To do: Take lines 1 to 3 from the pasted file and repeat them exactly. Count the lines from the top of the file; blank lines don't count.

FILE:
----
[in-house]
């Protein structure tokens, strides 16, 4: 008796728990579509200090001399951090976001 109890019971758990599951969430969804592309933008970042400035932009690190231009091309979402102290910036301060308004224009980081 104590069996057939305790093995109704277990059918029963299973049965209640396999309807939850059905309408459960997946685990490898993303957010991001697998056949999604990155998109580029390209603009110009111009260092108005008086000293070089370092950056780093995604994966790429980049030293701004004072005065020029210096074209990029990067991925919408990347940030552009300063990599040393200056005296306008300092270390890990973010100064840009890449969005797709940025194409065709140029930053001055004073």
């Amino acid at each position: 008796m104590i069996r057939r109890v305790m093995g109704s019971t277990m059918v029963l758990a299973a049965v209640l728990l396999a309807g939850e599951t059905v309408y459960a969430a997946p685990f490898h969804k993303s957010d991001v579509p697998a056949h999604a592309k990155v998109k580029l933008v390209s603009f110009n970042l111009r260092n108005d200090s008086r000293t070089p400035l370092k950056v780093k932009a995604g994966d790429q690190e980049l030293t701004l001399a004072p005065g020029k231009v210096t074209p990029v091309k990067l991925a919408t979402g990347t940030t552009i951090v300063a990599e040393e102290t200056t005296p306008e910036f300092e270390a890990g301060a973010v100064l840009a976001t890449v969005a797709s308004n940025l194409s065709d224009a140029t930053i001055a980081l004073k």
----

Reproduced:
[in-house]
């Protein structure tokens, strides 16, 4: 008796728990579509200090001399951090976001 109890019971758990599951969430969804592309933008970042400035932009690190231009091309979402102290910036301060308004224009980081 104590069996057939305790093995109704277990059918029963299973049965209640396999309807939850059905309408459960997946685990490898993303957010991001697998056949999604990155998109580029390209603009110009111009260092108005008086000293070089370092950056780093995604994966790429980049030293701004004072005065020029210096074209990029990067991925919408990347940030552009300063990599040393200056005296306008300092270390890990973010100064840009890449969005797709940025194409065709140029930053001055004073």
């Amino acid at each position: 008796m104590i069996r057939r109890v305790m093995g109704s019971t277990m059918v029963l758990a299973a049965v209640l728990l396999a309807g939850e599951t059905v309408y459960a969430a997946p685990f490898h969804k993303s957010d991001v579509p697998a056949h999604a592309k990155v998109k580029l933008v390209s603009f110009n970042l111009r260092n108005d200090s008086r000293t070089p400035l370092k950056v780093k932009a995604g994966d790429q690190e980049l030293t701004l001399a004072p005065g020029k231009v210096t074209p990029v091309k990067l991925a919408t979402g990347t940030t552009i951090v300063a990599e040393e102290t200056t005296p306008e910036f300092e270390a890990g301060a973010v100064l840009a976001t890449v969005a797709s308004n940025l194409s065709d224009a140029t930053i001055a980081l004073k």